Gilt Government Bond Question Inaam124

#1
Hi, sorry if this has already been asked as I couldn't seem to find anything on it.



I am a economics student in my first year. We recently learned about bonds and I have been doing my own studying, however, I can't seem to find an answer to my question.



So, if I invested £100 into a gilt bond for 5 years for example that received a coupon of say £4. Let's says interest rates rose causing the bond to be worth less leading up to maturity. At the maturity date would i still recieve the £100 back even though the bond is worth less on a secondary market?



Thank you.

#2



Hi, sorry if this has already been asked as I couldn't seem to find anything on it.



I am a economics student in my first year. We recently learned about bonds and I have been doing my own studying, however, I can't seem to find an answer to my question.



So, if I invested £100 into a gilt bond for 5 years for example that received a coupon of say £4. Let's says interest rates rose causing the bond to be worth less leading up to maturity. At the maturity date would i still recieve the £100 back even though the bond is worth less on a secondary market?



Thank you.
Originally posted by Inaam124


You would certainly receive the £100 back but your comment 'even though the bond is worth less on a secondary market' would not apply because as bonds approach maturity, open market values and face value converge.

#3
Ah, thank you for that.



As a student who has saved up some money, would you recommend in investing in gilts? I would not be planning to sell them at any point before maturity?

#4



As a student who has saved up some money, would you recommend in investing in gilts? I would not be planning to sell them at any point before maturity?
Originally posted by Inaam124


You are joking right? You have seen the YTM on offer, yes? As a consumer you have access to better rates on cash. Leave Gilts to those who are forced to buy them.

#6



Hi, sorry if this has already been asked as I couldn't seem to find anything on it.



I am a economics student in my first year. We recently learned about bonds and I have been doing my own studying, however, I can't seem to find an answer to my question.



So, if I invested £100 into a gilt bond for 5 years for example that received a coupon of say £4. Let's says interest rates rose causing the bond to be worth less leading up to maturity. At the maturity date would i still recieve the £100 back even though the bond is worth less on a secondary market?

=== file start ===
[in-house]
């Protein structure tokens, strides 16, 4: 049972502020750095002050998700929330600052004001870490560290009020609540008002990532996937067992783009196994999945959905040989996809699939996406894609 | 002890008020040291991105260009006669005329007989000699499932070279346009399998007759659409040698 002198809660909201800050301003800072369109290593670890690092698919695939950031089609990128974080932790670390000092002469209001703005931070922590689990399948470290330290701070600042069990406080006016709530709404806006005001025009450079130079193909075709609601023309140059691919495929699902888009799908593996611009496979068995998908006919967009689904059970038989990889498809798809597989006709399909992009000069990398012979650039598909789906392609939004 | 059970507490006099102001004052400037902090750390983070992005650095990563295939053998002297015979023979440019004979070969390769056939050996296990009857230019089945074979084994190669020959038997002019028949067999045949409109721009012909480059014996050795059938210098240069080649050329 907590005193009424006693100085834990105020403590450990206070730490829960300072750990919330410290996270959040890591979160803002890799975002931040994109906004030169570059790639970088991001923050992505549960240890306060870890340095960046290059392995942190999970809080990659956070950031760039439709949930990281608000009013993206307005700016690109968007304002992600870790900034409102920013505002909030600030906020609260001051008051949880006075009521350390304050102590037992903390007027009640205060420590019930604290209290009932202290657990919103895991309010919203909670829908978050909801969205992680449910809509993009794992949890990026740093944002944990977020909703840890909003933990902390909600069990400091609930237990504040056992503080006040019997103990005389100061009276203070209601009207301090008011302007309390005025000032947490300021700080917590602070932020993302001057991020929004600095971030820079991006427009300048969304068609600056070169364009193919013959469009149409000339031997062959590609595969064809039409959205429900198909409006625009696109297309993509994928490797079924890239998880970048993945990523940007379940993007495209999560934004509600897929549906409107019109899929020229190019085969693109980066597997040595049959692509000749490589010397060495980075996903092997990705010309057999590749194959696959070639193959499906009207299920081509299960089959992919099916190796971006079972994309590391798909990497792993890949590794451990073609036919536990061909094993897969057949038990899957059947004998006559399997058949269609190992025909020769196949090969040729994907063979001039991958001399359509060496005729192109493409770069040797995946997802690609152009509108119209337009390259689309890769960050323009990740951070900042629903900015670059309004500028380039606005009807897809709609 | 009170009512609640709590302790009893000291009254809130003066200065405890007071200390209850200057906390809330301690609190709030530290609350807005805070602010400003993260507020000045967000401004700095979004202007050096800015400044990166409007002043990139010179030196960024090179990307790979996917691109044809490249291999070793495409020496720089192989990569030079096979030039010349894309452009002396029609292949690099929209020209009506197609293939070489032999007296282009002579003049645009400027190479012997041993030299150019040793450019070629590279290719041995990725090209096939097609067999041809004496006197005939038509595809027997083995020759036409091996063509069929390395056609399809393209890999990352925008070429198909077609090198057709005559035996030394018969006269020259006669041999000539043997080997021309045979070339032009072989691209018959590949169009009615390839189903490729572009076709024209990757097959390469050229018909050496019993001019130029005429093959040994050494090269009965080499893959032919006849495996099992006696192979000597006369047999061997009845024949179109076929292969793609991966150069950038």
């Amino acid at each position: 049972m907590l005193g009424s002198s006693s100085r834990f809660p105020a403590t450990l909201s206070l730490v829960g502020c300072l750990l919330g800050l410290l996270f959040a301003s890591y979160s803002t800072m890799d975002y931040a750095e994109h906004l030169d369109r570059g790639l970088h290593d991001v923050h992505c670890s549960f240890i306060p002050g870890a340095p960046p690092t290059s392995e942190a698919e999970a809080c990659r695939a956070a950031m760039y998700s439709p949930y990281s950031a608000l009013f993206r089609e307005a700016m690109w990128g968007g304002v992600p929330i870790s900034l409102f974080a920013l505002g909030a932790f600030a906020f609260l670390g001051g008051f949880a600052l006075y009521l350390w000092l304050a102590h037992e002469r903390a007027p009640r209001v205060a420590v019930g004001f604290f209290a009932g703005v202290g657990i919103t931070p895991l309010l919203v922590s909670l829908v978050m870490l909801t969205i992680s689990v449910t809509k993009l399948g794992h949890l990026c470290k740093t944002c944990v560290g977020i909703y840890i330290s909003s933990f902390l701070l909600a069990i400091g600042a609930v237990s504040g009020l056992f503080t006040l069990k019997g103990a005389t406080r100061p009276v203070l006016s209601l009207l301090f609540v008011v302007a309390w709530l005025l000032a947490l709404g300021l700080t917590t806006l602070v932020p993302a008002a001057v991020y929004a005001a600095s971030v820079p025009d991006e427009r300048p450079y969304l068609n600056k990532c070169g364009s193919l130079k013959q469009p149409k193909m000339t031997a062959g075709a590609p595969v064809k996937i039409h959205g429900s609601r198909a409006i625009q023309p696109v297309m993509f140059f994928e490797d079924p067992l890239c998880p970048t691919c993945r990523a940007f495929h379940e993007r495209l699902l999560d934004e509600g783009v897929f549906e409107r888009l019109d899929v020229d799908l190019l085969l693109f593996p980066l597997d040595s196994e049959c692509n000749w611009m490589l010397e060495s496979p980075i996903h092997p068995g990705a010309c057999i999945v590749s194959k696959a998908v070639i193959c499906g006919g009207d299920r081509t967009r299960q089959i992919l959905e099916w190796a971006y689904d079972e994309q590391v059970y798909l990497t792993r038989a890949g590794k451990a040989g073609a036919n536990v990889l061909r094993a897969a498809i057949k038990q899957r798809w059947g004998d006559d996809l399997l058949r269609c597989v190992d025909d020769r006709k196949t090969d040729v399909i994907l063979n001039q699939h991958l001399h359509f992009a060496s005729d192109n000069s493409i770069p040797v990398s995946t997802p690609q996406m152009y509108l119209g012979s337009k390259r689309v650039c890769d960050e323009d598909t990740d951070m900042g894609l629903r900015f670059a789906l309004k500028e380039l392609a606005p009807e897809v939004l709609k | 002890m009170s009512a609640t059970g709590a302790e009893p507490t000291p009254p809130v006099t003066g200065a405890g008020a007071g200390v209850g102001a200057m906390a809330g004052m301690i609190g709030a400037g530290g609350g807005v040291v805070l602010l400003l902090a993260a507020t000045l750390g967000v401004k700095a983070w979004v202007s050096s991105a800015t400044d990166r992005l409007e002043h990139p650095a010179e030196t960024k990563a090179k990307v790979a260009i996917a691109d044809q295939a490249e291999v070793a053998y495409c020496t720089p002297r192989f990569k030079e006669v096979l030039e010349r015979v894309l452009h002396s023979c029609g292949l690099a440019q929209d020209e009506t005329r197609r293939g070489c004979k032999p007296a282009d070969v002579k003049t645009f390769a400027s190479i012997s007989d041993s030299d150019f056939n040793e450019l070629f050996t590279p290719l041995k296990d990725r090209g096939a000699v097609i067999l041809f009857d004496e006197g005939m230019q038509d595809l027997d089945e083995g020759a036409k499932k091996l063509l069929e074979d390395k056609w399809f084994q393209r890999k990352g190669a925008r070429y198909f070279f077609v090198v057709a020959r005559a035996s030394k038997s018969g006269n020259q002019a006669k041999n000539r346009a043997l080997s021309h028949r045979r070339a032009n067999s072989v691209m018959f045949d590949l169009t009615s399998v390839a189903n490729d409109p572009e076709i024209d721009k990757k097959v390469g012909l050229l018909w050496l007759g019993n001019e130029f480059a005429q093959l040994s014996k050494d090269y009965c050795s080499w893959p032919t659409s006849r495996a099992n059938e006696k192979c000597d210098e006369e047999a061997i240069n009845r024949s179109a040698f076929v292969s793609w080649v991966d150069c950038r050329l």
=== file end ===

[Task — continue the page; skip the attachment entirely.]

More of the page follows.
Thank you.
Originally posted by Inaam124


If you purchase a bond with face value of £100, then you will receive back £100 upon maturity, and all the coupons in the meantime.



However, given current interest rates, you will have to pay much more than £100 to purchase this bond in the first place.

#7
So Treasury 4% 2022 has a redemption date of 7 March 2022, in 5 years time. The current price is £117.78 per £100 of stock, coupon is 4%, with a redemption yield of 0.41%, according to the FT.



A guaranteed return? Yes

A good return? No.



Because if the annual rate of inflation exceeds the redemption yield, you've made a loss in real terms. Latest CPI was 1.8% and RPI was 2.6%.

#8
Indeed, yields on UK gilts are much lower than interest rates you can get in a standard savings account right now, let alone what you can get through judicious use of interest paying current accounts. So it makes no sense for the average retail investor to buy them intending to hold them to maturity, as essentially does the same job as a fixed rate savings account, just not as well. The reasons for buying them are (a) you don't plan to hold them to maturity and are hoping for a capital gain (but then you also risk a loss) (b) you have such large sums to invest that standard Bank accounts are not appropriate or (c) the money's held in a pension so can't go into a standard Bank account (though in that case a bond fund is likely to be more appropriate than individual bond for most people).

#9



(c) the money's held in a pension so can't go into a standard Bank account (though in that case a bond fund is likely to be more appropriate than individual bond for most people).
Originally posted by Aretnap


Not if the Bond fund charges 0.25% against YTM on gilts of less than 0.5%, you end up losing half of the paltry income to the fund manager. That's why I bought TR18 for the wife's pension which I think had YTM of around 1% at the time I bought (she didn't want anything that could fall in value which is fair enough). There are corporate bond funds that offer more yield but with more risk; you takes your chances.

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